Brent Okita of Enumclaw becomes only the 3rd to summit Mt. Rainier 400 times
June 29, 2010 · Updated 10:36 AM
Brent Okita tries to sign his name in the log at the top of Mount Rainier every time he makes the climb, but with 400 summits, he said crossing the crater isn’t always possible.
Thursday, the 49-year-old Enumclaw man became the third person to summit the volcanic peak 400 times.
For Okita, a professional climbing guide for Ashford-based, mountain-guide service Rainier Mountaineering Inc., the milestone was just another day at the office.
He was doing his job, which he thoroughly enjoys, leading a group of individuals, mostly from out of state, on their first climb up the 14,411-foot peak.
“I’m not necessarily climbing for myself,” he said. “I’m climbing for other people. I’m helping people explore their boundaries and expand their horizons.”
It’s a career, the University of Vermont graduate said, he fell into by coincidence and natural interest.
A passion for skiing and the outdoors helped lead him to Washington state, and eventually the doorstep of RMI, which was founded by legendary climber Lou Whittaker. When he’s not leading ascents from early-May through September, he can be found on the slopes at Crystal Mountain where he’s Ski Patrol assistant director.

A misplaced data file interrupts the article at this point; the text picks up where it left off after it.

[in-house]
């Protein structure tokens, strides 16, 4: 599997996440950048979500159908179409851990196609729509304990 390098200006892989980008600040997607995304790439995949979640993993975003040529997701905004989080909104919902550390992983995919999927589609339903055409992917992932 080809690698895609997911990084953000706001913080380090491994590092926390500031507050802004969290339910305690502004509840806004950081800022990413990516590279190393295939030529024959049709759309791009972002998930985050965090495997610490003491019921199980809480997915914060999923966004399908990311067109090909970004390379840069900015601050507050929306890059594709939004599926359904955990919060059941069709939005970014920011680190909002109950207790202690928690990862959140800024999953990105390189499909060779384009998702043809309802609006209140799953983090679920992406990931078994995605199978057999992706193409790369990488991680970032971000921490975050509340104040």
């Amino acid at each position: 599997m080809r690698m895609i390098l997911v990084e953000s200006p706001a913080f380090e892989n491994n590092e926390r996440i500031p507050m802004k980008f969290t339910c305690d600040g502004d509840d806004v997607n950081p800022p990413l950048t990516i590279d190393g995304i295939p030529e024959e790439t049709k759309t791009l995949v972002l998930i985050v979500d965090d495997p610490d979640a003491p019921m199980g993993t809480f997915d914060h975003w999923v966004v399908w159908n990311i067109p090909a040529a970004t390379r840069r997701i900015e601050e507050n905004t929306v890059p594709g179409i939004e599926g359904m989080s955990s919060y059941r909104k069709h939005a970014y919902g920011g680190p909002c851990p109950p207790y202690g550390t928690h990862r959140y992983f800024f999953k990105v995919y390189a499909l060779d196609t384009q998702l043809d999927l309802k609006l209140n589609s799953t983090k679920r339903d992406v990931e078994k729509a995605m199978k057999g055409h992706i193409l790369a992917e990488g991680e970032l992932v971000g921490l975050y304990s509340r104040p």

Okita said, part of the joy of climbing is “opening people’s minds to the fact that they can do it. It’s not just for super heroes.”
Okita doesn’t consider himself in that category.
“I have a couple of friends who have a few more summits than I do,” Okita said, noting friend George Dunn, who has recorded 497 summits for Mount Rainier.
Okita, who has been with RMI since 1986, reached the milestone in record time and is on pace to surpass his friend. According to the RMI Web site, Okita also has an uninterrupted string of 20 summits for Alaska’s Denali, Mount McKinley, North America’s highest point at 20,320 feet. He has also been to the top of Mount Everest and to the summit of Mount Vinson, Antarctica’s highest point. He also guides, or has been part of expeditions, in the Mexican volcanoes, French, Swiss and Italian alps and the Washington Cascade Mountains.
He’ll have a few more chances to extend his record.
During the heat of the season, Okita will be up and down the mountain two or three times a week. He said it’s never boring.
“The mountain always changes. The weather is always changing. The glacier is always changing. My job is to provide a good experience and get my people up and down safely.”